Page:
El cine se ha descubierto como una herramienta efectiva y útil para el estudio de la Historia y la Sociología. Esa es la intención del análisis de dos películas clásicas del cine español como son ‘Historias de la Radio’ e ‘Historias de la Tele’, ambas dirigidas por el polémico José Luis Sáenz de Heredia, conocido por sus lazos familiares con el creador de Falange Española y su relación con el General Franco. Lejos de polémicas controversias y lecturas políticas, este artículo (...) intenta describir las diferencias entre la sociedad española de los años 50 y 60 usando el cine como base para el análisis. (shrink)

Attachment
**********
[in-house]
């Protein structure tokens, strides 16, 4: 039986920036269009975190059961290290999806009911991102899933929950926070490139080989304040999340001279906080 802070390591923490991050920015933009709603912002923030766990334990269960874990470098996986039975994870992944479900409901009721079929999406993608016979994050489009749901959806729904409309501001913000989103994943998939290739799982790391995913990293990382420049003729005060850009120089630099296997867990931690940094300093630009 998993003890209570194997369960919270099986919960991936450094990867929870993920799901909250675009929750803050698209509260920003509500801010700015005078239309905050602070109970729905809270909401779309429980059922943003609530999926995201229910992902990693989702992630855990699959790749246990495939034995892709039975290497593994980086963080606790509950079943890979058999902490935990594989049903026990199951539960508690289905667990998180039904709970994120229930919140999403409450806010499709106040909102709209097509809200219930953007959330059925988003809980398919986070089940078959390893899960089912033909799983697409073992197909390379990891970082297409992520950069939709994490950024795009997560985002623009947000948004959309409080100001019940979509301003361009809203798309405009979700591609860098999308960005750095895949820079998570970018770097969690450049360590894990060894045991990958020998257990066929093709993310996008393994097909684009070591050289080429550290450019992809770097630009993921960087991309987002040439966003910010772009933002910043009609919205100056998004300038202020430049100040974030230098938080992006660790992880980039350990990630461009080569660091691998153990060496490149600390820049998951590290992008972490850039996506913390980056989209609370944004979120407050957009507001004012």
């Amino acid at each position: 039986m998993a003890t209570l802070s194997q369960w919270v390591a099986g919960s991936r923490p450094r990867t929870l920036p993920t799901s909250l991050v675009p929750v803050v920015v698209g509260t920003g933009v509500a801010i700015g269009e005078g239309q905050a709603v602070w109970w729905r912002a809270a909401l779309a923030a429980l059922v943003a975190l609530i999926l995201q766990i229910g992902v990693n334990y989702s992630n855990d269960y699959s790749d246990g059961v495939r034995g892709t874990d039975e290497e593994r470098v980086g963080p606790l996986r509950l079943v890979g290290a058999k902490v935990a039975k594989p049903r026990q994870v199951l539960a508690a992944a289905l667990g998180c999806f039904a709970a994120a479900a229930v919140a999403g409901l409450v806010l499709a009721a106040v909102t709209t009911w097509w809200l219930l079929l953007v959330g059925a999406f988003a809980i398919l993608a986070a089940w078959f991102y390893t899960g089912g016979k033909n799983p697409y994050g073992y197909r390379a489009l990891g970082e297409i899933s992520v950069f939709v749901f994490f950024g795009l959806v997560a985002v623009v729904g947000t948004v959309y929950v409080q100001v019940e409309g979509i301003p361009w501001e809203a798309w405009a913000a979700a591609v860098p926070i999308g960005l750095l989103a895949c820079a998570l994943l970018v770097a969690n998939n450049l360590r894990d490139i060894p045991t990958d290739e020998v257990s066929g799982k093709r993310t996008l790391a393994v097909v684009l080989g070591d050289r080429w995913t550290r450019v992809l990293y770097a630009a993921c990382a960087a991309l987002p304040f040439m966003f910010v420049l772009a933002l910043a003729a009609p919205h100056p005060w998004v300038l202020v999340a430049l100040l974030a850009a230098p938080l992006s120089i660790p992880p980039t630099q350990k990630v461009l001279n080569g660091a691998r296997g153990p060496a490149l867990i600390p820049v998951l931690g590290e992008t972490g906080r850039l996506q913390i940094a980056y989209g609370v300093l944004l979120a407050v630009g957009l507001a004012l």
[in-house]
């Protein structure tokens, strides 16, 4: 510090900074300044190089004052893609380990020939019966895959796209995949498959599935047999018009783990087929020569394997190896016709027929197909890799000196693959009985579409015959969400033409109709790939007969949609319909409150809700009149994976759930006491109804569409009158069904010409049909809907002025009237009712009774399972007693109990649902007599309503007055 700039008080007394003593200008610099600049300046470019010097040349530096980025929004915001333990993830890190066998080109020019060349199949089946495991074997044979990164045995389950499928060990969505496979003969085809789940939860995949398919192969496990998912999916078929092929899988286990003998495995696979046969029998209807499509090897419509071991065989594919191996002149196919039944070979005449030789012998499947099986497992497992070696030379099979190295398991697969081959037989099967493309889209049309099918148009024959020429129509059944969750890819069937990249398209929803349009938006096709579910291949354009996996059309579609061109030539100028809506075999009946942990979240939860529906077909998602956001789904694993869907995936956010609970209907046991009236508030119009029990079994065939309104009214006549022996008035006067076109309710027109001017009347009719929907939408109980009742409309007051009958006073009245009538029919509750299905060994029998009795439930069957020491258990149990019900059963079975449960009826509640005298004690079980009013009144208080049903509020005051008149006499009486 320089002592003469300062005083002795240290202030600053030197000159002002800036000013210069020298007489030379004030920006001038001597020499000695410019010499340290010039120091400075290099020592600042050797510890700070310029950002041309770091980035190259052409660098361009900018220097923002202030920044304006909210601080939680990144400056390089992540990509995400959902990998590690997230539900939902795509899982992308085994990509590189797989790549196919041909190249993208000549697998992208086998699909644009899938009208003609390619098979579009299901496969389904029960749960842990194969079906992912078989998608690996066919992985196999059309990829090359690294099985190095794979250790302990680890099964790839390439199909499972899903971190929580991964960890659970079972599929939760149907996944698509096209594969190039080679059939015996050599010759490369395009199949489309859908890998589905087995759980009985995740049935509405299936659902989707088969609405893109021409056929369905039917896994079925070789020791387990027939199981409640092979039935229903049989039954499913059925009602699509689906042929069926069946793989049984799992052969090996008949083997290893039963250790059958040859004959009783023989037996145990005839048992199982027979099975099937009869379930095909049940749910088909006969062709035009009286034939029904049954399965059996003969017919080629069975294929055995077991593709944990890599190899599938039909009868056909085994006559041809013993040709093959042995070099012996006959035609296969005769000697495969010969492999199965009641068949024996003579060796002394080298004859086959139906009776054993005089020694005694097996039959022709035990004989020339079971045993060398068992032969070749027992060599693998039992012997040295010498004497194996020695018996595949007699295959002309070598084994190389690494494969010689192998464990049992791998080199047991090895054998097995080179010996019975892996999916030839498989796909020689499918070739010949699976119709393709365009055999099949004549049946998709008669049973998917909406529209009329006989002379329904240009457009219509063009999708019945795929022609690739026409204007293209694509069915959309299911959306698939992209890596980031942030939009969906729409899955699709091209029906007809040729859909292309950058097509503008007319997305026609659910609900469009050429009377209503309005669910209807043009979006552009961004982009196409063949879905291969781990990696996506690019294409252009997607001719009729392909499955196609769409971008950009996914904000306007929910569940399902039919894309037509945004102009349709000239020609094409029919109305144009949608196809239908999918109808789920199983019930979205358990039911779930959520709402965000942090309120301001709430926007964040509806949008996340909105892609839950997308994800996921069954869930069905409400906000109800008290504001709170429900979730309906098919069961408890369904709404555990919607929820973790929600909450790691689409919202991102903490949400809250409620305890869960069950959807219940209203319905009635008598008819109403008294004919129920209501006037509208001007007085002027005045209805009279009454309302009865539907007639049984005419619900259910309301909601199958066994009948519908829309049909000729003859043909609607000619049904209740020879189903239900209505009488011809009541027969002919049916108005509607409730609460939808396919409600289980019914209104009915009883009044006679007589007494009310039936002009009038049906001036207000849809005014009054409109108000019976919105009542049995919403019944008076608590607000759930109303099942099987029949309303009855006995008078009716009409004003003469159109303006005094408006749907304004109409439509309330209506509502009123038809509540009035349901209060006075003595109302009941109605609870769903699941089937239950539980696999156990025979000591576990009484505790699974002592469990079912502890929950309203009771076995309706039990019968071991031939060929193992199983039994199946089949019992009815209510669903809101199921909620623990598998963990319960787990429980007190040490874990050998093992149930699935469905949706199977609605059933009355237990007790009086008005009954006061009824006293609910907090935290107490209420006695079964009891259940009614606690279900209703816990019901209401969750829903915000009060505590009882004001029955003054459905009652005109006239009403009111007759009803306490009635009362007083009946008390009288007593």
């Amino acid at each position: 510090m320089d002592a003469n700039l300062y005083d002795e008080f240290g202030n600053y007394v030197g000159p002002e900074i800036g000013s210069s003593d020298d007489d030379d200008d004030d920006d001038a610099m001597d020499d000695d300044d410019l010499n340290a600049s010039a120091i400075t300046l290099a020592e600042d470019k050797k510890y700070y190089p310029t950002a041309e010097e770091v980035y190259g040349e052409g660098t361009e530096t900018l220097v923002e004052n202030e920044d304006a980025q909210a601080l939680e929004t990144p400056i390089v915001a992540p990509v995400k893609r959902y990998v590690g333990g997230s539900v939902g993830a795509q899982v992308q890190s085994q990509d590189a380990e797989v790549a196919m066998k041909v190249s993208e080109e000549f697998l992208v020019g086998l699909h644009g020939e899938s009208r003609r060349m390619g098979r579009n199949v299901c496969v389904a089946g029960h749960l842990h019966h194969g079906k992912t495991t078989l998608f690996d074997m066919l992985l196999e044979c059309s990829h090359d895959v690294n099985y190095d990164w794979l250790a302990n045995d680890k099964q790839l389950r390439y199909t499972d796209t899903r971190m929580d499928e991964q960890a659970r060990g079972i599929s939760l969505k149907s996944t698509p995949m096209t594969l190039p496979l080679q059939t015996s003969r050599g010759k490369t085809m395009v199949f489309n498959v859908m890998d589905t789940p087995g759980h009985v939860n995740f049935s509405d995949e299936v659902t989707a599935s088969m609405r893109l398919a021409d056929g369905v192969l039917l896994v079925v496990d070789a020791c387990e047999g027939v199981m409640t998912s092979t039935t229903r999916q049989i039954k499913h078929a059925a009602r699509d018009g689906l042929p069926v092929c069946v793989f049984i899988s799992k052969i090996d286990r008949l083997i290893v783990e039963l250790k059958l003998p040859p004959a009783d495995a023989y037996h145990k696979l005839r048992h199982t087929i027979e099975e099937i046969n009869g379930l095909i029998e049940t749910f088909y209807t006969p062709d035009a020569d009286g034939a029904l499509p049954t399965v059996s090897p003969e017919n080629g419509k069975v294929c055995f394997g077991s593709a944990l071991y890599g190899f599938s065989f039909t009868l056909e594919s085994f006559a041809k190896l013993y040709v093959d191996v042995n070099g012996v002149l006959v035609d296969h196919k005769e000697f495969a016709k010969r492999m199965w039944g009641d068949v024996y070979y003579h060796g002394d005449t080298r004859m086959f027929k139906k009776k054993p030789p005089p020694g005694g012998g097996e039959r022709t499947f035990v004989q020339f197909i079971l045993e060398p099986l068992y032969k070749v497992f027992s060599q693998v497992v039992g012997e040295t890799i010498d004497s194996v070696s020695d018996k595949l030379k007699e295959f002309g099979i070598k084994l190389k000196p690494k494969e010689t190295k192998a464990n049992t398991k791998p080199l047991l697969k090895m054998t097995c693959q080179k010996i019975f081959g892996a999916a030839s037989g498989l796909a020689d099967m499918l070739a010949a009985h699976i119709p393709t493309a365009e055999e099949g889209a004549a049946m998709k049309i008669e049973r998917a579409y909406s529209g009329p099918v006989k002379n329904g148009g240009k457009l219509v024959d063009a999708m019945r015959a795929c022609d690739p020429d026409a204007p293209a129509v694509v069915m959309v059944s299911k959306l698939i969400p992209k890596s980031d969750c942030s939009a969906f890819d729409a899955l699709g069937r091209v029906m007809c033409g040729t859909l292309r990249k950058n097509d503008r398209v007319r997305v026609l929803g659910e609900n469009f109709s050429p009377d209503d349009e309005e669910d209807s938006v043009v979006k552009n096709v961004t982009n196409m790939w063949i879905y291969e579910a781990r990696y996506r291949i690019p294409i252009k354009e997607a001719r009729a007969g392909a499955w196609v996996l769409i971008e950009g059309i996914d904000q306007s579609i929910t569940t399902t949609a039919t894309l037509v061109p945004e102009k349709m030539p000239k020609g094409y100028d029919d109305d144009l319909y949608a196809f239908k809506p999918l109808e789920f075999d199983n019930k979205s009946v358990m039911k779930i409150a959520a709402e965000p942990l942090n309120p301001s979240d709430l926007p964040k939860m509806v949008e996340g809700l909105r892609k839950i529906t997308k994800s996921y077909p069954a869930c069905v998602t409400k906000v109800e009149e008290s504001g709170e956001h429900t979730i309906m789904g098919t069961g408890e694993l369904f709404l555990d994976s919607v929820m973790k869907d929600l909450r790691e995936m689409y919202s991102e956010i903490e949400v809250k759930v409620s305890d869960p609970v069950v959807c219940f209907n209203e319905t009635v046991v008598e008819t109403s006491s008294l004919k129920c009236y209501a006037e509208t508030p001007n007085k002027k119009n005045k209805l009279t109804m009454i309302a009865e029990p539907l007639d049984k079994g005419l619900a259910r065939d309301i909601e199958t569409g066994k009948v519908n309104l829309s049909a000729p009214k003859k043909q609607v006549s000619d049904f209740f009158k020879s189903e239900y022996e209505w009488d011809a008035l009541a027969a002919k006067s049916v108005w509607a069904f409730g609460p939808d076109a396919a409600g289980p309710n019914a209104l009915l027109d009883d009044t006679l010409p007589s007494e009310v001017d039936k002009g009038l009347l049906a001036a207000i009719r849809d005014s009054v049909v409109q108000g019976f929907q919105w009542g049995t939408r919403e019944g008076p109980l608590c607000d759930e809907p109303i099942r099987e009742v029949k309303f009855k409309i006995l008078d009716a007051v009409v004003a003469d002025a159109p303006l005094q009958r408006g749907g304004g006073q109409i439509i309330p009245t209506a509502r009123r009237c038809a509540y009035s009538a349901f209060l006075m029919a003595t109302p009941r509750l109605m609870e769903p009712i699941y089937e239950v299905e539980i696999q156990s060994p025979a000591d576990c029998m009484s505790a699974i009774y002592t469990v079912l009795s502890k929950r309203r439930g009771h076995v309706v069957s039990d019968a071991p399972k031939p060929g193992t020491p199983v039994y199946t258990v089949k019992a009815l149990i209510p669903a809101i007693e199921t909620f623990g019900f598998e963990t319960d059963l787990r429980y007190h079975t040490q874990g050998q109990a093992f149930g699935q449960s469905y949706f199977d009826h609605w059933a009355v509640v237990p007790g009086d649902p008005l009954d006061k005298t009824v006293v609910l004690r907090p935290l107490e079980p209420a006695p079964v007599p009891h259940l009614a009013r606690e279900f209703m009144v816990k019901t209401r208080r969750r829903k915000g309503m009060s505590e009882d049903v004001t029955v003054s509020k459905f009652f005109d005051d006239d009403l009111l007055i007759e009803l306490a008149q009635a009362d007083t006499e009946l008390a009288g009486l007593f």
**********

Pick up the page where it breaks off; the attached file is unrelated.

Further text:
El objetivo del siguiente texto es presentar la distinción entre sufrimiento y dolor; y ofrecer unas nociones básicas sobre cómo los pensamientos y emociones pueden influir directamente sobre respuestas fisiológicas, de qué forma los factores psicológicos afectan también a su modo de afrontarlo; e ilustrarlo con ejemplos. Así se pretende ayudar a entender, por ejemplo, cómo los sentimientos de indefensión pueden incrementar la percepción de dolor, o cómo las relaciones con otras personas pueden muy bien reforzarlo.